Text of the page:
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A long-overdue homage to perhaps the greatest fusion ensemble of all time. Centered around the molten core of Joe Zawinul and Wayne Shorter, Weather Report transcended category and gave shape to a fresh, vital form of improvised music during their decade-plus of prominence. Putting together a best-of from such a chameleonic entity had to be a daunting task, and no doubt some fans will scream foul over the exclusion of personal favorites. So it goes. The present compilation is more than representative, it’s just about the best summary that could fit onto a single disc.
The eleven tracks date from 1973 to 1980, from the nascent band of adventurers with Miroslav Vitous on bass through the world-famous Jaco period. Since Weather Report changed drummers as often as socks, with the bass chair in a similar flux, the onus fell on Zawinul and Shorter to provide unity and direction to the group. For the most part the tempestuous pair succeeded, with the frequent missteps that characterize such groundbreaking music. Not all of their compositions were memorable themewise; motivic development and improvisation were always the Report’s best suits. And it’s the ensemble interaction here that really makes this collection something to treasure.
It was only logical to kick this set off with the mega-hit “Birdland”, so famous in part because of its noteworthy multi-part structure. This is the Weather Report with which most listeners are familiar: the quacking and whispering keyboards, Pastorius’ inconceivable bass facility, Shorter’s almost subsidiary offerings. It’s precisely because of the stereotype wrought by this hit that such a global look at the whole WR picture is necessary. The next track, “Mysterious Traveller”, takes us three years back and a musical universe away. Different bassist and percussionist, two drummers, and an radically different vibe built upon choppy, lurking grooves. It’s a contrasting face of the same gem, as are most of the other tunes here. Another year backwards is “Boogie Woogie Waltz” (an ironic title, as neither the waltz-time nor the boogie feel are immediately evident) from the Vitous era. This one is grounded in the disco-funk-jazz style of electric Miles Davis, a valued nod to the roots of the form. Back then the bass’ function was solely supportive, a far cry from the equality afforded Jaco.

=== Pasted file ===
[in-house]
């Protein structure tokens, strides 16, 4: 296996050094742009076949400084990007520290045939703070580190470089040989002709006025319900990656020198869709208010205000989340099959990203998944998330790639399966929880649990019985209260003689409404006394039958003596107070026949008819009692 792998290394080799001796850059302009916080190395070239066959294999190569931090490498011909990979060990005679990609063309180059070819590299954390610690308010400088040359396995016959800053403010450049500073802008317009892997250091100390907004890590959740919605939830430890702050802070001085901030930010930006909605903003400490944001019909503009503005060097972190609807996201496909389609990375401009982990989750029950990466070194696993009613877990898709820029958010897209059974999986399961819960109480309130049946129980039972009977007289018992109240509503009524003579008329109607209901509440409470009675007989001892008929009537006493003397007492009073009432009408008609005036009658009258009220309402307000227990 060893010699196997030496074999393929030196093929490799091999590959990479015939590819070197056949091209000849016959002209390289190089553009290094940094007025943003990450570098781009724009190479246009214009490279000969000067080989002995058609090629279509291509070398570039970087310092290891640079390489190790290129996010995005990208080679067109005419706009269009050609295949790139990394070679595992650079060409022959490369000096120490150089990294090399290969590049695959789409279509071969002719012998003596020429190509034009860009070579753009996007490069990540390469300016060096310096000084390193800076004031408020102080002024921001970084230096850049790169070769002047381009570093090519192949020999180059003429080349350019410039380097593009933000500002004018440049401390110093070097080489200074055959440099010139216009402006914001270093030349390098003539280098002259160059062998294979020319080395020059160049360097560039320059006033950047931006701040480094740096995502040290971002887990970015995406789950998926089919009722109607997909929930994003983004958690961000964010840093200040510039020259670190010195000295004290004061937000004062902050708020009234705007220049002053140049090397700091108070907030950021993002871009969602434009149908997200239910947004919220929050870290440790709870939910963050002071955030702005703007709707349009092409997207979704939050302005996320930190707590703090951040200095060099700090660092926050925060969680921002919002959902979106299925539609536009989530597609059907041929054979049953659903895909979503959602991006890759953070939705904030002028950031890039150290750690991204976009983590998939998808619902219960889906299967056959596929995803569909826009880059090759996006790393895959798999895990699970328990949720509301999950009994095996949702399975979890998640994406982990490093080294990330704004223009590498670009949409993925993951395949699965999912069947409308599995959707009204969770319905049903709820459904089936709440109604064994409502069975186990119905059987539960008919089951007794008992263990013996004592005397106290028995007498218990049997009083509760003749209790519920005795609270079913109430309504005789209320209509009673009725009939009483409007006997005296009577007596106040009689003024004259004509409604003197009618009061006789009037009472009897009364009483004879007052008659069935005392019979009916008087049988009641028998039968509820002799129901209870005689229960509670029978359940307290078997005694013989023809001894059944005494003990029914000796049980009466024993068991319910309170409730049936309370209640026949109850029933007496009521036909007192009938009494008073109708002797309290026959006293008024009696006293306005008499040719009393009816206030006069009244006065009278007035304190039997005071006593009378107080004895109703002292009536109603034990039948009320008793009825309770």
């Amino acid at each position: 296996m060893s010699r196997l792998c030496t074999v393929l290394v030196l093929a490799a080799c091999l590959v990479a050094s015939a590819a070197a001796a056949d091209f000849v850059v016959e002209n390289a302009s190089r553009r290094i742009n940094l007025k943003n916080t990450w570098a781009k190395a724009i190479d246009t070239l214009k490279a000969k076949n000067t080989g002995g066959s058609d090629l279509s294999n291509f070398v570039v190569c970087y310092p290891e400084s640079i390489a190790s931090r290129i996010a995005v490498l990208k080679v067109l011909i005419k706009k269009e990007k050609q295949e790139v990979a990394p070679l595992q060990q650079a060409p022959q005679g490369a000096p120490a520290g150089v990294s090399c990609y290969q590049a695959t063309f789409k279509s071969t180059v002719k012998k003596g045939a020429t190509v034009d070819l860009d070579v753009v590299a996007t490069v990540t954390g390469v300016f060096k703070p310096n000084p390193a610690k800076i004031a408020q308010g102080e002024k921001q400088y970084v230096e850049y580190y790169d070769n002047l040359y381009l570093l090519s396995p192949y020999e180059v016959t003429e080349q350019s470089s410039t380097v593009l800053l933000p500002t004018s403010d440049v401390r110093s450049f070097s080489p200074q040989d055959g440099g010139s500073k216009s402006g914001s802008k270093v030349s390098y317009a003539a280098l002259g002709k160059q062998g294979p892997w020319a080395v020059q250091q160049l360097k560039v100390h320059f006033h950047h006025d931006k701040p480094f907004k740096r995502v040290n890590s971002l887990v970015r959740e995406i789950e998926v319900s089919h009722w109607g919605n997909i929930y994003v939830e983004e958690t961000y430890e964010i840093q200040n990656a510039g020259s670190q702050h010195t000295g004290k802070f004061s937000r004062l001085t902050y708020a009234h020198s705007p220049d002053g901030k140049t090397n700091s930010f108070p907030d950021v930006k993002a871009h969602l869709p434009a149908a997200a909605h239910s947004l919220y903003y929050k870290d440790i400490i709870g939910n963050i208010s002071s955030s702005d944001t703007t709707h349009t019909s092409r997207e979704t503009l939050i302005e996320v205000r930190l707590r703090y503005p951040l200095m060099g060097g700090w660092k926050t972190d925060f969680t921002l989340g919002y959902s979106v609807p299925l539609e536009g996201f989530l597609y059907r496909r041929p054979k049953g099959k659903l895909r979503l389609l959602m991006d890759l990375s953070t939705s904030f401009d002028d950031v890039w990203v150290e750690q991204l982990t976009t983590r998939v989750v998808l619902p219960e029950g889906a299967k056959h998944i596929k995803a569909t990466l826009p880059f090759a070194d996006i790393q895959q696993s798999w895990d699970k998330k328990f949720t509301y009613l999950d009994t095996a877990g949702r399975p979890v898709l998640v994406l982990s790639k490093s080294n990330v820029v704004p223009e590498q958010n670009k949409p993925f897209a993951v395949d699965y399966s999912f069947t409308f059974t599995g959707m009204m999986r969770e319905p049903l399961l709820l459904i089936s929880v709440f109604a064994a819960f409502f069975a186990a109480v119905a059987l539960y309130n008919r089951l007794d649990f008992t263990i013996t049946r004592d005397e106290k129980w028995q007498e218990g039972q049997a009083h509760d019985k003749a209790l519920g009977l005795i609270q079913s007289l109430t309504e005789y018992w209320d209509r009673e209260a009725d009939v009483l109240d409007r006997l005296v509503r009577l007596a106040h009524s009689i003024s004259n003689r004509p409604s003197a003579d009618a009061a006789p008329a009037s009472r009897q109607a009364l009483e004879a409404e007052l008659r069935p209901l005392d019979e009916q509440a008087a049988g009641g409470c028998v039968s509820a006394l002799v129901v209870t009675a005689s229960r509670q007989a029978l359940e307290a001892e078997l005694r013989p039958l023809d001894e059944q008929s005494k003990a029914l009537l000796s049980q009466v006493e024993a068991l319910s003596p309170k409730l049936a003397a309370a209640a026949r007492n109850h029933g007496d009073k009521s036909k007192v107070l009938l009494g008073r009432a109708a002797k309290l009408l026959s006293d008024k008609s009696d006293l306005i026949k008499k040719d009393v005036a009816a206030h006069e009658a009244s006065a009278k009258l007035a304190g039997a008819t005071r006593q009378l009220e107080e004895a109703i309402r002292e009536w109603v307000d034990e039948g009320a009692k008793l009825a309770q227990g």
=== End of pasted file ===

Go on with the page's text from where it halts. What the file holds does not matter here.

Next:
Such unity-in-diversity is evident throughout the collection. “The Elders”, from the condemned-in-its-day Mr. Gone, is lightweight almost to the point of insubstantial, while “Freezing Fire” is sweet with percussive textures and exotica. “Night Passage” and the lovely “A Remark You Made” skate along on the flawless drive of Pastorius’ bass. “Elegant People” and “Man in the Green Shirt” contain some of the band’s most remarkable use of sounds beyond the norm, thanks to Shorter’s Lyricon and the ever-resourceful Zawinul. “Blackthorn Rose” is an attractive, if highly uncharacteristic, acoustic duet by the co-leaders which confirms their jazz roots in case there was any doubt. “Black Market” is an ideal way to finish up the day, its constant foreign vibe elevating the speakers and our spirits. As usual, the drums are all-important without overwhelming the total group conception.
If you only know Weather Report by way of Heavy Weather, this collection is especially recommended as a full-bore overview of the group’s aesthetic. If you don’t know the band at all, hold onto your hat and prepare for a ride like no other.
Track Listing: Birdland; Mysterious Traveller; Boogie Woogie Waltz; The Elders; Night Passage; Freezing Fire; A Remark You Made; Elegant People; Man in the Green Shirt; Blackthorn Rose; Black Market.
Personnel: (Collective:) Joe Zawinul; various keyboards, piano, melodica; Wayne Shorter, soprano and tenor saxophones, Lyricon, tack piano, seashell; Jaco Pastorius, electric bass, mandocello, vocals; Alphonso Johnson, Miroslav Vitous, Andrew White III, electric bass; Alejandro Neciosup Acu
I love jazz because it's so different than pop and has an emotional pull that other music does not have.
I was first exposed to jazz when I saw Dave Brubeck in 1974.
The first jazz record I bought was Bitches Brew by Miles Davis.